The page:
Make Paper Mache Clay Smooth Without Sanding

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cat mask pattern
paper mache cat mask smoothed with drywall joint compound.

It can be difficult to make paper mache smooth – even when you’re using my famous paper mache clay recipe. Fortunately, this method of making paper mache clay really smooth is really easy. In fact, it works just as well with the traditional paper strips and paste.

Now, before I get to the steps I should mention that many people use a thin layer of paper mache clay for their first layer, and then they mix up a batch of the Silky-Smooth Air Dry Clay to use as the final layer. That’s how Rex made his pumpkins, and you can see his post here.

But I’m lazy, and I’m always in a hurry to finish a project. This method of smoothing the PM Clay with a rubber spatula and drywall joint compound is much easier and faster, so this is how I’ll be doing it from now on.

If you’d like to watch this on video, scroll down below.

Step 1 – Apply a thin coat of paper mache clay over your armature.

In this image I’m using the new recipe for paper mache clay that doesn’t use any flour, but you can do the same thing with the original recipe. (I know the image makes it look like I’m working in the dark, but that’s because I bought a new camera and I was still learning how to use it. 🙂 )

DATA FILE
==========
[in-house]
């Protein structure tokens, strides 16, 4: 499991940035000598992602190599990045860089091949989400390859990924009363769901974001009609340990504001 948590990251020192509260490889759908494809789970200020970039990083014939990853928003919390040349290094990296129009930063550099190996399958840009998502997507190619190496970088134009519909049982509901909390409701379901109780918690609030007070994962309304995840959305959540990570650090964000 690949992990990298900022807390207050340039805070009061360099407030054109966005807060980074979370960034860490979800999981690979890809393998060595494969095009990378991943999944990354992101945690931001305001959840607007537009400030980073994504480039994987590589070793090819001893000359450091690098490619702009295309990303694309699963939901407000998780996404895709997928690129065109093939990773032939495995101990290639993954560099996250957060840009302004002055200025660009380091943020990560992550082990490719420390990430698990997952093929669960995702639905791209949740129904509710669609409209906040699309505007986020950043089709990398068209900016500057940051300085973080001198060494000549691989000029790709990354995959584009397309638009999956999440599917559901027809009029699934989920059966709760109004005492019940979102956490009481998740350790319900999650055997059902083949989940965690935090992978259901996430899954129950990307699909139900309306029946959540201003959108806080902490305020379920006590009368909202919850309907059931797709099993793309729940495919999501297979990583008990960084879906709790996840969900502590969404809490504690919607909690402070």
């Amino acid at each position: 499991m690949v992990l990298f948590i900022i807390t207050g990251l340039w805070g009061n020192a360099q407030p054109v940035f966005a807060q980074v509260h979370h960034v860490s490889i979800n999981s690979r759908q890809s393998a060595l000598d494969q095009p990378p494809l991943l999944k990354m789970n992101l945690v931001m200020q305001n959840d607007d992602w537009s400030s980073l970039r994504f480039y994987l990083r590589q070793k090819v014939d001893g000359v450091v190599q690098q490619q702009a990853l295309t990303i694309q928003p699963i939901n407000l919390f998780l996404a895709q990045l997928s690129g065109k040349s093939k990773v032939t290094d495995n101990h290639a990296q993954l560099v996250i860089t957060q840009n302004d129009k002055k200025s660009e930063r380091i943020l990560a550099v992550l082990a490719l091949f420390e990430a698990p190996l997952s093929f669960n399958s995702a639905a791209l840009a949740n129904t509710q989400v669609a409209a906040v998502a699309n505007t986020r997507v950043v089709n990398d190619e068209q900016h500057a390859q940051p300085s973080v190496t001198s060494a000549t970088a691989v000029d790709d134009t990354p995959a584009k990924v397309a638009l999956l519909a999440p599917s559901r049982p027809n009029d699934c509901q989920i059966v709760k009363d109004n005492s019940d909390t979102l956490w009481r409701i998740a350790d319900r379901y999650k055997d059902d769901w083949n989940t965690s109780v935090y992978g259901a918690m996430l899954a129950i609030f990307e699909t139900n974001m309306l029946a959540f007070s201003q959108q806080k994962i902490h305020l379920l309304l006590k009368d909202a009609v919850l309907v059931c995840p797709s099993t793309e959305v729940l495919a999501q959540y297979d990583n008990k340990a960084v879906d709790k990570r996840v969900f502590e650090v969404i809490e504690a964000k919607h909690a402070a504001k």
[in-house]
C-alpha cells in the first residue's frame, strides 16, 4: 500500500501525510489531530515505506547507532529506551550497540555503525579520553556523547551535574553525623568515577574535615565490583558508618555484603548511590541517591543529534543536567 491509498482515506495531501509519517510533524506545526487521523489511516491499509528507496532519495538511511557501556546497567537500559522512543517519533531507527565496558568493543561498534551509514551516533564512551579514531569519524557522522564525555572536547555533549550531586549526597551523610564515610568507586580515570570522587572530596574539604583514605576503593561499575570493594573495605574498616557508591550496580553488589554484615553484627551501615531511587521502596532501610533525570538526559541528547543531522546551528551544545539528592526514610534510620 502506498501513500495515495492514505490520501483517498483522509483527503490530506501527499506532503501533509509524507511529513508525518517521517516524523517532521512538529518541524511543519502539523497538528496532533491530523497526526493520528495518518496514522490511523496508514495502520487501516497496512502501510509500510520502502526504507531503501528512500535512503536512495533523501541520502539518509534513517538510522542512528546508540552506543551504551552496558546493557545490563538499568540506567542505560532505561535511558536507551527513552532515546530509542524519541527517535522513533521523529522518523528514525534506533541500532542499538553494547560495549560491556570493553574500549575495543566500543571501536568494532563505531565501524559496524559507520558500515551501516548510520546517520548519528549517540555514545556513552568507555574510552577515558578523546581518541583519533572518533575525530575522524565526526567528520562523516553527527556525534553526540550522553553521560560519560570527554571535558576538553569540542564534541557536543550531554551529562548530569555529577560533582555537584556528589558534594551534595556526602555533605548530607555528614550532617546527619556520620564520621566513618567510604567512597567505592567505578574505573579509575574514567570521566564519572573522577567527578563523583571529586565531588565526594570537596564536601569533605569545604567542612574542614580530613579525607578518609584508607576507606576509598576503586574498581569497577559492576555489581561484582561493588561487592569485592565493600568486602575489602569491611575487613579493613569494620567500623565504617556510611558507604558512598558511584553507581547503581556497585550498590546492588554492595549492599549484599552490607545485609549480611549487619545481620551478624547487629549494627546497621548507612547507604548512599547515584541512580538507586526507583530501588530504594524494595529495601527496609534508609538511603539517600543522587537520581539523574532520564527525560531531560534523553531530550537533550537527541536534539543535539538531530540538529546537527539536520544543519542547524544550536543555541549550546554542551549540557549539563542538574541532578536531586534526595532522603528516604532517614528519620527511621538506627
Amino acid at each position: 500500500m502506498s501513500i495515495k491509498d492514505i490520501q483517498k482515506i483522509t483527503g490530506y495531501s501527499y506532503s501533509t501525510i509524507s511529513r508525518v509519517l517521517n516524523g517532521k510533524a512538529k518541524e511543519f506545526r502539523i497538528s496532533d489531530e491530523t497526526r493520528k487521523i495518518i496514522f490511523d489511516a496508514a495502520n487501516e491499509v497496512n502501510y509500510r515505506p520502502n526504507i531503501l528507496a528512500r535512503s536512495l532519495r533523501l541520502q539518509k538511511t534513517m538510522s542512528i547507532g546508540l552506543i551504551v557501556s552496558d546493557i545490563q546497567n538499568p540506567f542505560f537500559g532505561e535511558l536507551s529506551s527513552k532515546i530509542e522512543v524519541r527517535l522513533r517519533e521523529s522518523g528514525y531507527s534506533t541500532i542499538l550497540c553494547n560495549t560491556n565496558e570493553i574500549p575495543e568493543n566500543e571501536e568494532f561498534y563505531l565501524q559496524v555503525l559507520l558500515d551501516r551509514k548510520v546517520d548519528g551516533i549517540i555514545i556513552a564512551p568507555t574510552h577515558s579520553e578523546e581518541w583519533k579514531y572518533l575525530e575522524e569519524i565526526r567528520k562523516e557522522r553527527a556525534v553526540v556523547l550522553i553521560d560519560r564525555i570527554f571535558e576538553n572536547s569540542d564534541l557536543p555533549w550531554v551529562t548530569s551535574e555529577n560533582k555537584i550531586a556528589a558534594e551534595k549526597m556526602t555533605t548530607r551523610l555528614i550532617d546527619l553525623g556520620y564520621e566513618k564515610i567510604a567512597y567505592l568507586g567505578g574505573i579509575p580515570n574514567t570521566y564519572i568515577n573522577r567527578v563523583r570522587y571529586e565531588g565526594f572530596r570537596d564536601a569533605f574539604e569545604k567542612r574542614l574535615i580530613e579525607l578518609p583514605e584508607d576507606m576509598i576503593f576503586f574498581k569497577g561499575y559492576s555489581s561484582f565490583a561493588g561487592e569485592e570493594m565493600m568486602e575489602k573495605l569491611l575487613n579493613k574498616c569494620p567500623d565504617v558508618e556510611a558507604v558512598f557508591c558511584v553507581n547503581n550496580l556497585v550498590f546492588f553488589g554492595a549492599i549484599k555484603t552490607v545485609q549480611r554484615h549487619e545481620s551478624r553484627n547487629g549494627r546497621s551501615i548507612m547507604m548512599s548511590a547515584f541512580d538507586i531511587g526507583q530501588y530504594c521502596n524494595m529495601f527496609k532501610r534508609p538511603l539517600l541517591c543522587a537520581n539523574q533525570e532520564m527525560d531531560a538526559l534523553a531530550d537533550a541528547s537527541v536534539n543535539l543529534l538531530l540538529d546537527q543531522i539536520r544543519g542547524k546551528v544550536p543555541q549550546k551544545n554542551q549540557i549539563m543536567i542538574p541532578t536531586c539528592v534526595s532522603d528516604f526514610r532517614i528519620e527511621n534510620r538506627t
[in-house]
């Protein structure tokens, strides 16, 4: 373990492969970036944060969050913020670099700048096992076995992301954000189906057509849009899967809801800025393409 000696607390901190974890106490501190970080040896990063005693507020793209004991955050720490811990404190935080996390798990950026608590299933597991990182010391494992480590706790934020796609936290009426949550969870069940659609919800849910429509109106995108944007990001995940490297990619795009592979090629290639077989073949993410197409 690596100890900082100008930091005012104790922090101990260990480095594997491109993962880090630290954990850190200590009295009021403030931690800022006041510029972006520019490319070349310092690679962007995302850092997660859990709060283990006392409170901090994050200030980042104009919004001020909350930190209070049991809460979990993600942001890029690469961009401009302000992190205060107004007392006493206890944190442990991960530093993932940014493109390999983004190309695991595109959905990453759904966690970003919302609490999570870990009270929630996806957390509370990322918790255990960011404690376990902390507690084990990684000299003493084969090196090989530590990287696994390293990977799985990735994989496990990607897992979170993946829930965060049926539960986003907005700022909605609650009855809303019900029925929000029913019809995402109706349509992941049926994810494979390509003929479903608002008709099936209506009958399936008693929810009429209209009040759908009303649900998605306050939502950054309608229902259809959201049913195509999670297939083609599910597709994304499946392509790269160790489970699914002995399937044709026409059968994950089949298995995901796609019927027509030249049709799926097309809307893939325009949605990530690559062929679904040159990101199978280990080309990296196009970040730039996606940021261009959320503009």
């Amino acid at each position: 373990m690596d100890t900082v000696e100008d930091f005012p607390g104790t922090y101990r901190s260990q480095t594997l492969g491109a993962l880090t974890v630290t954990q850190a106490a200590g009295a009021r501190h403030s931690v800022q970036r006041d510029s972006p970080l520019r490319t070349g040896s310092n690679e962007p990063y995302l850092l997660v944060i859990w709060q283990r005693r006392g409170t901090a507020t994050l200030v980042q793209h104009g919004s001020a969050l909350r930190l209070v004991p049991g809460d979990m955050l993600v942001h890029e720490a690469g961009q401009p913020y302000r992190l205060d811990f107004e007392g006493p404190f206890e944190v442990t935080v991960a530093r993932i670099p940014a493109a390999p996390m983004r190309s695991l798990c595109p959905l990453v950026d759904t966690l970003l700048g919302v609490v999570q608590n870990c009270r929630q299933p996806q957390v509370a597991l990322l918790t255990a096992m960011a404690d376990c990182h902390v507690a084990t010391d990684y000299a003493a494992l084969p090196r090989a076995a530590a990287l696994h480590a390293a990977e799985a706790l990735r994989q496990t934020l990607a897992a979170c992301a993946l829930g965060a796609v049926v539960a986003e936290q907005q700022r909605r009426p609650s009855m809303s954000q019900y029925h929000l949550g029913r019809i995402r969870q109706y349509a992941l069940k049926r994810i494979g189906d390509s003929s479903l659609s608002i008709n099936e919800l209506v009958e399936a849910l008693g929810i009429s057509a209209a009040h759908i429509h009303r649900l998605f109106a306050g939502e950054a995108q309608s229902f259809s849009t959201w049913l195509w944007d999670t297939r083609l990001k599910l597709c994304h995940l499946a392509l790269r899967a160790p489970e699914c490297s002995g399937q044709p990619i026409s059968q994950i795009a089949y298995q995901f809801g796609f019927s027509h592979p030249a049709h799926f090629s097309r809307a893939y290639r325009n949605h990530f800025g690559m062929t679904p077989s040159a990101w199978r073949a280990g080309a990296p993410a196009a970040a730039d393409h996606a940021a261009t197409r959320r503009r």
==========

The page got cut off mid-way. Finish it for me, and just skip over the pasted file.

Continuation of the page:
Adding a thin layer of paper mache clay to the giraffe armature.

I never measure the thickness of the layer of paper mache clay I apply. I just make sure none of the armature is showing through. Both of the recipes for paper mache will dry very hard and strong.

Make sure your paper mache clay is completely dry all the way through before you move to the next step.

Step 2: Apply a super-thin layer of drywall joint compound with a rubber spatula.

Apply joint compound to make the paper mache clay smooth.

You could also use a knife to apply the drywall joint compound, but the flexible spatula makes it so much easier. It doesn’t leave any marks, and you can push the joint compound deep into the dips in the paper mache clay without leaving very much joint compound on the surface. This way, you aren’t adding much weight to the sculpture, and the joint compound dries quickly.

For this project I wanted a lot of texture on the mane and ear tufts, so I didn’t add any joint compound to those areas.

Step 3: “Sand” the joint compound with a lightly damp rag or towel.

Using a damp rag to smooth the joint compound on the paper mache clay sculpture.

Drywall joint compound can be smoothed with a damp rag. In fact, this is how I “sand” joint compound when I’m doing a small remodeling project around the house. The benefit of doing it this way is that you don’t end up with that fine dust all over the place, and you don’t have to wear a mask to keep it out of your lungs.